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Atmospheric Modeling and Analysis Research

Research in Action

Air Quality Model Evaluation International Initiative (AQMEII)


Regional air quality modeling has undergone considerable development during the last three decades worldwide because of increased concern regarding the impact of air pollution on human health and ecosystems. Numerous air quality models have been developed by research groups in North America and Europe and are being widely used for designing emission control policies and forecasting air quality. However, unlike other geophysical sciences such as climatology, there has never been a coordinated international effort by American and European research groups to study and assess air quality model performance.


EPA atmospheric modeling scientists are co-leading an international research collaboration with the goal of building a common strategy for regional and global model development and evaluation. The Air Quality Model Evaluation International Initiative (AQMEII) is a joint project with the European Commission Joint Research Centre based in Brussels, Belgium. Participants include air quality modelers, atmospheric chemists, and meteorologists from the United States, Canada, Denmark, France, Finland, Greece, Germany, Norway and the Netherlands. Scientists involved in the initiative are working to answer the following questions:

  • Can current versions of coupled meteorology and air chemistry models developed in North America and Europe accurately simulate feedbacks between aerosol and radiation?
  • How important is interaction between regional and global-scale processes in air quality and climate change studies?
  • Are air quality/climate change interactions simulated by global models comparable to interactions simulated by regional models?
  • Can global models learn from regional-scale models and vice versa?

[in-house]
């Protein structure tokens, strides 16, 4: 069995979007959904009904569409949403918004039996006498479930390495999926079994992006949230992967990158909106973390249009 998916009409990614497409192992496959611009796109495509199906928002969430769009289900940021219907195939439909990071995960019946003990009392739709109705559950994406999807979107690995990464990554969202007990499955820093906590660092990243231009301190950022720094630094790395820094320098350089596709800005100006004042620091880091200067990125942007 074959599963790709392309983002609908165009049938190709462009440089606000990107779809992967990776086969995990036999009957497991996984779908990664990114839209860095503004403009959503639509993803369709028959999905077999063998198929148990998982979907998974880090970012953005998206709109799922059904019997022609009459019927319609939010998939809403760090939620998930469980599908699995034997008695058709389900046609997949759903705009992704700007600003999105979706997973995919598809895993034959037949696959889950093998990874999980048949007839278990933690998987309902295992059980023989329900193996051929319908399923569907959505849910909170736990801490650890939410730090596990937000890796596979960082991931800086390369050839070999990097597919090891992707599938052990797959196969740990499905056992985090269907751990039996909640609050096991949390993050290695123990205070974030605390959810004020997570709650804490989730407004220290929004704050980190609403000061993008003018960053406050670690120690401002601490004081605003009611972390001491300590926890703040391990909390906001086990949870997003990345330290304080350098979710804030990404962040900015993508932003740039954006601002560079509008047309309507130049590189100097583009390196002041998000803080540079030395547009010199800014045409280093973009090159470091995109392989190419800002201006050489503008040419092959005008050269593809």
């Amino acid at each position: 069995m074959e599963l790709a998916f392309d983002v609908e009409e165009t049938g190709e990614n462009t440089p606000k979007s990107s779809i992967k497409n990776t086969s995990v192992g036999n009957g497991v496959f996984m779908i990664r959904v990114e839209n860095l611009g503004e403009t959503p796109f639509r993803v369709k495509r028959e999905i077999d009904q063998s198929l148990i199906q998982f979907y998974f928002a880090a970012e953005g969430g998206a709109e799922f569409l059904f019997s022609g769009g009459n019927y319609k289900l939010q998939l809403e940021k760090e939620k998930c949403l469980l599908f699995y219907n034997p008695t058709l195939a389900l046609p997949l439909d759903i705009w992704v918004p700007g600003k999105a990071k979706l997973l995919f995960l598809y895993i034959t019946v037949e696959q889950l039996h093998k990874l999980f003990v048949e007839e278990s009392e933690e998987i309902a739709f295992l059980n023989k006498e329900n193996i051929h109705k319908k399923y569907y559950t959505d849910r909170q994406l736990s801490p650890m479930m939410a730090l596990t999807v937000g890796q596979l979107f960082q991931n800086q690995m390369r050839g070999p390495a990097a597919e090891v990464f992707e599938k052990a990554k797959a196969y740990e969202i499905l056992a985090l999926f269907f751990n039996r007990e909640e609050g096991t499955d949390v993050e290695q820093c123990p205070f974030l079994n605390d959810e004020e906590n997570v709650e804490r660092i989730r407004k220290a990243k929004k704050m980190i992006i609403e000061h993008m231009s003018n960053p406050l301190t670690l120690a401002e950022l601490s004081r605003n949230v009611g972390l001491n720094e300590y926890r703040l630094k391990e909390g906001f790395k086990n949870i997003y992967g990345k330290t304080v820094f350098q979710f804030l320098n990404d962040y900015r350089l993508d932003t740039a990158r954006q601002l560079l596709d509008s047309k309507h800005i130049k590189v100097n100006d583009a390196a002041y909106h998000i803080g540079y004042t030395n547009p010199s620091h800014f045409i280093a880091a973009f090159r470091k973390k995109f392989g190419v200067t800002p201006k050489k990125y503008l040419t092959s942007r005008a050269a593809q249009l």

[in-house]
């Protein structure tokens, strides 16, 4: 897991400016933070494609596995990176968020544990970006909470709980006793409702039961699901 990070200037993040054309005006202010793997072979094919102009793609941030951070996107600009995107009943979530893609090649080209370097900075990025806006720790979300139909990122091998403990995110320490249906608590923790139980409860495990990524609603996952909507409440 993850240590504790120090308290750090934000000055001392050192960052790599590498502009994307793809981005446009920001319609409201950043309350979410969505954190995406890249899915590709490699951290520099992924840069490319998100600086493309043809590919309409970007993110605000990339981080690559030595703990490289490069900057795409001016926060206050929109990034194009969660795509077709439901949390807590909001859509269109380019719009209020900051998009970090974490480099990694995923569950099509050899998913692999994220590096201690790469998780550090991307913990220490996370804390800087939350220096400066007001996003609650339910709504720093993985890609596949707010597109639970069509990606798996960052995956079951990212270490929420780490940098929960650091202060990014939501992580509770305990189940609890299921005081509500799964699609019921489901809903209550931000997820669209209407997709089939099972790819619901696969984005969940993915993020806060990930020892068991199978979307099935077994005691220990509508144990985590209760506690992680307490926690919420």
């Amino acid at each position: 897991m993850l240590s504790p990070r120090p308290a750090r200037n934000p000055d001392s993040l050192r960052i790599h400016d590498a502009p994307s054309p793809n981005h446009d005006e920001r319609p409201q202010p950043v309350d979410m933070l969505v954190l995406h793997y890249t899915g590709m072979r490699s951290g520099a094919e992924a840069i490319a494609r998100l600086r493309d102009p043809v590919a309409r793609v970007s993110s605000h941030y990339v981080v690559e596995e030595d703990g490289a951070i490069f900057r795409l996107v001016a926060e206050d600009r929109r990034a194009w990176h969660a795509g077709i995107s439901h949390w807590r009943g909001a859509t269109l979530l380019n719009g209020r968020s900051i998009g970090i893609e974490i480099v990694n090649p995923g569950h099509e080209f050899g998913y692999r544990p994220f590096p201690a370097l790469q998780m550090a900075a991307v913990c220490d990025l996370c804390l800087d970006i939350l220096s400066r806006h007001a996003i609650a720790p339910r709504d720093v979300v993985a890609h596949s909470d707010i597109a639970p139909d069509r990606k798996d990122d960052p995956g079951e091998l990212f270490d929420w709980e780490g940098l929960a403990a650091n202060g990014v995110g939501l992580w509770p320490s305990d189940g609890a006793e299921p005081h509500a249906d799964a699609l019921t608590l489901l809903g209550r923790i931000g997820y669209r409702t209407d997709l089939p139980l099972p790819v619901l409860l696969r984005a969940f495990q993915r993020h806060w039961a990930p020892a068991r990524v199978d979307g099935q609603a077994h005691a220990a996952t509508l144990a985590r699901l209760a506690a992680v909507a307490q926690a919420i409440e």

Scientists involved in the initiative are attempting to find ways to validate the many different models used to estimate air quality at local levels around the world. They are also looking at how these models might be used together, how lessons learned on the regional scale can help scientists involved in developing global-scale air quality models, and whether these models can be used to predict ways that climate change will affect air quality.

Results and Impacts

During Phase 1 of the initiative, scientists compared the performance and results of many models, and found a significant amount of variation in their predictions. Their research demonstrated how biases from different meteorological fields can affect ways models predict pollutant concentrations.

A database containing all observations and corresponding outputs from the Phase 1 modeling systems is available to the scientific community for developing and applying model evaluations.

Planning for the second phase of the initiative is underway. Phase 2 will involve conducting annual simulations for 2006 and 2010 using several coupled regional-scale models over North America and Europe. Scientists plan to use these findings to build more comprehensive and global air quality models that can help answer questions about relationships between air quality and climate change.

Related Publications
  • Alapaty, K. et al., 2012.  New Directions: Understanding interactions of air quality and climate change at regional scales, Atmospheric Environment, 49, 419-421

  • Galmarini, S., and Rao, S.T., 2011.The AQMEII two-continent regional air quality model evaluation study: fueling ideas with unprecedented data, Atmospheric Environment, 45, 2464.

  • Rao, S.T., Galmarini, S., Puckett, K., 2011. Air quality model evaluation international initiative (AQMEII). Bulletin of the American Meteorological Society 92, 23-30.

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